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Resurrection: I Know That My Gardenia Liveth

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My gardenia is back to life!

This is the plant I described in Killing Plants. Even though it was just a twig (to quote Bobby Goldsboro*), I kept it because it was  a green, pliable twig: it showed some signs of life.

And I kept it because I’ve had at least one plant in a container which showed even fewer signs of life (it was a reddish-barked shrubling) but came alive after two years-count them, TWO YEARS sitting in a pot doing pretty much nothing. (I’m sorry to say I can no longer remember what plant it was). I’ve also seen a plum tree sapling revive that had been in the ground looking dead for a year.

This has prompted me to hold on to pots with even the deadest stick, which isn’t entirely a good thing, since it only encourages my packrat tendencies. But I hate to give up on the hope of life.

If I’m honest, I’m not really sure why this heirloom ‘Belmont’ gardenia came back. I kept watering it; I gave it the occasional dose of iron chelate which is said to please gardenias. I did the occasional energy healing on it. And I can’t help wondering if its mulch of seedling plugs might have helped.

The seedling plug mulch came about because a  raccoon-at least I assume it was a raccoon, because it clearly had opposable thumbs-raided my seedling trays. The trays  of plugs were sitting in a deep bottom-watering tray. Raccoons love sitting water; they like to wash their food.

They like to play with it, too, because the morning after the raccoon attack, I found seedling plugs tossed hither, thither, and yon.

I put the plugs that still had seedlings in them back in the tray; in the process I set the blank plugs wherever was handiest. One of those places was the gardenia pot, sitting nearby.

After I’d settled the seedlings that had survived the attack—with great loss of identity–I put most of the plugs back into their plastic bag. But I let the ones on the gardenia stay there, vaguely thinking that they might do the gardenia some good, and maybe they have.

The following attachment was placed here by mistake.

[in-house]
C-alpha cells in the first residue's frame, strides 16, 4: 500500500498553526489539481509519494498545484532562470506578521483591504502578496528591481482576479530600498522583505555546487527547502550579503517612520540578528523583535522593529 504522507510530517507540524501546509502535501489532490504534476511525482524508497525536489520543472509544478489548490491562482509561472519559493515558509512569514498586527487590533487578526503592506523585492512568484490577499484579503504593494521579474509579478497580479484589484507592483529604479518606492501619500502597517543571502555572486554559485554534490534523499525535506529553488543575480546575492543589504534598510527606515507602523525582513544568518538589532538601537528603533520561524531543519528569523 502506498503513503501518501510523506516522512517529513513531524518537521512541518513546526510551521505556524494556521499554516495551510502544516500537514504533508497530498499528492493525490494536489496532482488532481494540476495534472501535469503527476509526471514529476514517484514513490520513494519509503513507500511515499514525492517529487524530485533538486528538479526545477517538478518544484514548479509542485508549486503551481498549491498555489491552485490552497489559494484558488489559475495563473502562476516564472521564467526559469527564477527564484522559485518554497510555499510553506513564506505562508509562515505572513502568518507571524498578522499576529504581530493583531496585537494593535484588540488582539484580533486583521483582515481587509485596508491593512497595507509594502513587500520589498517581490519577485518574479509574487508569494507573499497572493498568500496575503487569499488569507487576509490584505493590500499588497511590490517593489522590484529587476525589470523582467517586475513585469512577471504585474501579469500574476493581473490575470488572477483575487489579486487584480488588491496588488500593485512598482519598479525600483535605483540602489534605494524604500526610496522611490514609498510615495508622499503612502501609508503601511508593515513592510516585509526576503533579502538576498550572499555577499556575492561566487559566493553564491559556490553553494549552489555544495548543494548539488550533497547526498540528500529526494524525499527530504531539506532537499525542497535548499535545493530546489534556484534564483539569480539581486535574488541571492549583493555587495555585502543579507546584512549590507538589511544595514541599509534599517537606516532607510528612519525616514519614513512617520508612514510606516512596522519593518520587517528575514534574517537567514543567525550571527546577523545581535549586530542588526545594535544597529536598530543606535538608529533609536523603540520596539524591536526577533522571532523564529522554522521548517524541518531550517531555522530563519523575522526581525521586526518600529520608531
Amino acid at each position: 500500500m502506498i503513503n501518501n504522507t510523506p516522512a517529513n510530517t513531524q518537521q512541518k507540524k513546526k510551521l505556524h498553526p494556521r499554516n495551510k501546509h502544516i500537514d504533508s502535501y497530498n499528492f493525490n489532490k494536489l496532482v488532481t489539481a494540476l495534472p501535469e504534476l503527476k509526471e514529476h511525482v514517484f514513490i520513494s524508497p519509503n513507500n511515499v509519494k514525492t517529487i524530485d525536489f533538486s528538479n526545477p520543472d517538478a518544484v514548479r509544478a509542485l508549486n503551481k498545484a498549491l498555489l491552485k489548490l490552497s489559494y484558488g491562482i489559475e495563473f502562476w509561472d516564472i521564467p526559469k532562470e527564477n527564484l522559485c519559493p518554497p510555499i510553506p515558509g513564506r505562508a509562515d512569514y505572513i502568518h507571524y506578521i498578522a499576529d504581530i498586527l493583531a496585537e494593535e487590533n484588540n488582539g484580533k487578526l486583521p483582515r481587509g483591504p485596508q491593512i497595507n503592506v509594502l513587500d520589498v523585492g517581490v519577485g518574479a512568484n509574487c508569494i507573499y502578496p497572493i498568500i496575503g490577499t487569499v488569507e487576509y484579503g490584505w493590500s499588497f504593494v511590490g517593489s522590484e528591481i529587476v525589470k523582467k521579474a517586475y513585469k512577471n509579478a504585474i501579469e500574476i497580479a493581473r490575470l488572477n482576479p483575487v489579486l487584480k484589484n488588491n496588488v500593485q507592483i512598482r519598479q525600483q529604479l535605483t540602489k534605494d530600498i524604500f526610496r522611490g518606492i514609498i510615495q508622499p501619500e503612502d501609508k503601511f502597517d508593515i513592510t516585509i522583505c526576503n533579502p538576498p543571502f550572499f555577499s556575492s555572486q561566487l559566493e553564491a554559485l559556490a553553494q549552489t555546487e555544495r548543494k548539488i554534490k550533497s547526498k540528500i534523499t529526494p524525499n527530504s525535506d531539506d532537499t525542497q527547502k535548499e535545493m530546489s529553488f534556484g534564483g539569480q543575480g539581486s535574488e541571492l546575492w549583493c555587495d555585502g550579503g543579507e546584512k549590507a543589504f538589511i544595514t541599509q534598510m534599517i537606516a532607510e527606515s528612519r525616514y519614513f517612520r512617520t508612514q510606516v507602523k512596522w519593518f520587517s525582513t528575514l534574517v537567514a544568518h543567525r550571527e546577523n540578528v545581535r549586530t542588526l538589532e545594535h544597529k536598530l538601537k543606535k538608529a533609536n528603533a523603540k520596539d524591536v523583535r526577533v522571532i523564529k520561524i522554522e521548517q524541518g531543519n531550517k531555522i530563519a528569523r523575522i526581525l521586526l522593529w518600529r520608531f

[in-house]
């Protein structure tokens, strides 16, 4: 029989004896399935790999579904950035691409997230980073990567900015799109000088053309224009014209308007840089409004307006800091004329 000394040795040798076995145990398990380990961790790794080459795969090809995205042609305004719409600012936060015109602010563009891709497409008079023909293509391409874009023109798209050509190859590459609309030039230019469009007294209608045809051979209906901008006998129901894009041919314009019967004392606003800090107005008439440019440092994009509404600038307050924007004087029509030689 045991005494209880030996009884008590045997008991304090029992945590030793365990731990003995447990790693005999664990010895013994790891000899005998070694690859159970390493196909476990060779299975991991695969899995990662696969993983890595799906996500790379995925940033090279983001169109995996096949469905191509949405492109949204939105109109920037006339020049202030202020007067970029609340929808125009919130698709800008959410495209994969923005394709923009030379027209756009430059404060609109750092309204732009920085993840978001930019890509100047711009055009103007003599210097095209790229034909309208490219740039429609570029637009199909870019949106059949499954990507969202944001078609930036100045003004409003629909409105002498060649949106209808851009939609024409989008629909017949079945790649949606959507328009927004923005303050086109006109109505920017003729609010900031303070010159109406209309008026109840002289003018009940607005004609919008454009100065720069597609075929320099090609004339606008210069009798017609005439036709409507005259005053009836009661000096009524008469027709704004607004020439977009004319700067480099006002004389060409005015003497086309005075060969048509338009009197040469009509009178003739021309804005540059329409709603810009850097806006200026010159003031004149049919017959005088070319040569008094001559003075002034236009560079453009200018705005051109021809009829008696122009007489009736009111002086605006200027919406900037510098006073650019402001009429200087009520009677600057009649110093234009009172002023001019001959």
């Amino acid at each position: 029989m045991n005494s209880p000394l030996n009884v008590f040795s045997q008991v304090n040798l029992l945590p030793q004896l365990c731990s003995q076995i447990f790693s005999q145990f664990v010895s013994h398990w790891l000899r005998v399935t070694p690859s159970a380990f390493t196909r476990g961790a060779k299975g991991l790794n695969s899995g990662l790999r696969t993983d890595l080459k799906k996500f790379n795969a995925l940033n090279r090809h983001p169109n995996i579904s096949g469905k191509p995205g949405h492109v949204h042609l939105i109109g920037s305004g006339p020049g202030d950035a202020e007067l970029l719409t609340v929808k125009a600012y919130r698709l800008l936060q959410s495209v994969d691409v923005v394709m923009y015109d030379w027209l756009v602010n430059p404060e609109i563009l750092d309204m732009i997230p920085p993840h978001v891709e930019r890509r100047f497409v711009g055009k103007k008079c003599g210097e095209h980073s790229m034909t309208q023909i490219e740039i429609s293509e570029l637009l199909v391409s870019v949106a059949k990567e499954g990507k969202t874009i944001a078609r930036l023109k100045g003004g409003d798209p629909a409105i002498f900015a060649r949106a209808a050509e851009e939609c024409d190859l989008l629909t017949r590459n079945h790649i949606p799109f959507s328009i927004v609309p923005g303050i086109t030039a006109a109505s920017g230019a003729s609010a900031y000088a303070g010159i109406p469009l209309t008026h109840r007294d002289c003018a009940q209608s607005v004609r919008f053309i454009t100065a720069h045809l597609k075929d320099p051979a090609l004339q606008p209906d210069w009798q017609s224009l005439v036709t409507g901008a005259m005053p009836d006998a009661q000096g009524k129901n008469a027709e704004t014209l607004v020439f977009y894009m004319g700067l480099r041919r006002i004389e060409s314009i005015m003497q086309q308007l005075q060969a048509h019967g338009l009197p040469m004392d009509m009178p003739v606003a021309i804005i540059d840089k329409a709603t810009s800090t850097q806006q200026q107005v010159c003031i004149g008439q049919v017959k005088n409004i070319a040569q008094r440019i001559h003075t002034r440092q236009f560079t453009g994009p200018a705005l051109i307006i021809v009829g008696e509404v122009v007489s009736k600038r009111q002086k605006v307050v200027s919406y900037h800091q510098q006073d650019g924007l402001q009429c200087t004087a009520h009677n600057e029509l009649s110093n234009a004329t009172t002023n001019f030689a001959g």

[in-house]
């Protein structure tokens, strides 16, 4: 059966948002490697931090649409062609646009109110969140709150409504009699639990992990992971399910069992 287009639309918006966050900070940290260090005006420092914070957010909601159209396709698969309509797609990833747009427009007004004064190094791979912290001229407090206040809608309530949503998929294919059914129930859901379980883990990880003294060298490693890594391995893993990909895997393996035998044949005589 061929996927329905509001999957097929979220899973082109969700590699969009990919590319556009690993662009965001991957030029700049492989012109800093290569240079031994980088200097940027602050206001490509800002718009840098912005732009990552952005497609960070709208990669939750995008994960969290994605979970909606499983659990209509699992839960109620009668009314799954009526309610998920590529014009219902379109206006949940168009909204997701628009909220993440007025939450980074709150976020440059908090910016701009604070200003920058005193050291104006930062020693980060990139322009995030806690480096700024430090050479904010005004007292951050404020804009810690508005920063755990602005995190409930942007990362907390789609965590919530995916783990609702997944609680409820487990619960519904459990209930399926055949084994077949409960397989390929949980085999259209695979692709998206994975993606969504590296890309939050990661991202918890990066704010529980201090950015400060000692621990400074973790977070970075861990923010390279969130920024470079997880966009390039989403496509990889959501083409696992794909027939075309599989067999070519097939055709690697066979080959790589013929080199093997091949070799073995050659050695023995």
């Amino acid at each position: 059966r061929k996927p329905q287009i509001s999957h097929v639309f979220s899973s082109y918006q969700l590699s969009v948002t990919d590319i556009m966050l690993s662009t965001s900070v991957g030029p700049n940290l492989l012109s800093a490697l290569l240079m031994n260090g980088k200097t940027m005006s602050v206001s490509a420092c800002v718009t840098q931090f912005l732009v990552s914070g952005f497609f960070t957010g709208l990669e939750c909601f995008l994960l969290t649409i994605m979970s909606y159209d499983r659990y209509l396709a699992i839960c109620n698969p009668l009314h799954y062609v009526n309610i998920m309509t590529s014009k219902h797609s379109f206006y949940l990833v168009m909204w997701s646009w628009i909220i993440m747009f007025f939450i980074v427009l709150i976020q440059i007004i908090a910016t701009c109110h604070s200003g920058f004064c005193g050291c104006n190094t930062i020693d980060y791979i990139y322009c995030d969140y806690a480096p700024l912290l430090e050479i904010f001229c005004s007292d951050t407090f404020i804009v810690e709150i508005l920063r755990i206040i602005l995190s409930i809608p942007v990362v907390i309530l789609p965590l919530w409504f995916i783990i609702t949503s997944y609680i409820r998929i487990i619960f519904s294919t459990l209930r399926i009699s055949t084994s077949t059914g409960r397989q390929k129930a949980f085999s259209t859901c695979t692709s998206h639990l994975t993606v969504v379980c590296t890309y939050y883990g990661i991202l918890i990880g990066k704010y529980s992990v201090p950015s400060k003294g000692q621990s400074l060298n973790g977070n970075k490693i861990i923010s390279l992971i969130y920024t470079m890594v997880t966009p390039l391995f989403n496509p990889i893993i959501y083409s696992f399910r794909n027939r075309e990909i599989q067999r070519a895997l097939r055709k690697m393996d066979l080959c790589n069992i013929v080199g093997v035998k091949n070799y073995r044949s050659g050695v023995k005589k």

I don’t know. Anyway, the plugs are handy to the seedling tray for fall planting (which I ought already to have done), and the gardenia’s back. Something ate the tops of the first two leaves that came out, so I wasn’t until recently. But now it’s got six leaves (or four and two halves), and a leaf bud ready to go. I think it’s as safe as it ever is to declare this plant alive.

Got your own resurrection-in-the-garden stories?

* Let me know if you get this very esoteric literary reference. There are probably a few remaining people out there who also had this song pressed into their very bones, since for a month or two it was on the radio about every ten minutes.

{ 4 comments… add one }

  • Nancy Bond September 25, 2008, 12:55 pm

    I’m so glad that your gardenia came back to life. Perhaps, like me, it just needed a little nap. 😉

  • Pomona Belvedere September 25, 2008, 1:28 pm

    A nap in the Sleeping Beauty category, I’d say!

  • joco September 27, 2008, 12:51 am

    Hiya Pomona B.
    My dead sticks are multiplying. Camellia is the saddest. No green visible when I scratch the bark. Can’t bear to throw it out. Maybe I could plant something in the pot with it to climb through the three feet trunk and branches. Plumbago?

    When I think of all the gardenias that have bitten the dust in my house, I could weep. Wish I had kept one to see if I can ever be as lucky as you and have one revive.

    Glad I found you: very interesting posts.

  • Pomona Belvedere September 29, 2008, 10:22 am

    That is sad about the camellia. But don’t give up hope yet. I like the idea of planting something compatible in with it.

    It’s a sad thing about human nature, or at least about my nature; somehow it makes me feel better that I’m not the only killer of gardenias.

    I enjoyed your blog, too. I loved “Land belongs to the owners. Landscapes belong to the viewer.” Sometimes I also think land really belongs to the beings who use and live in it.

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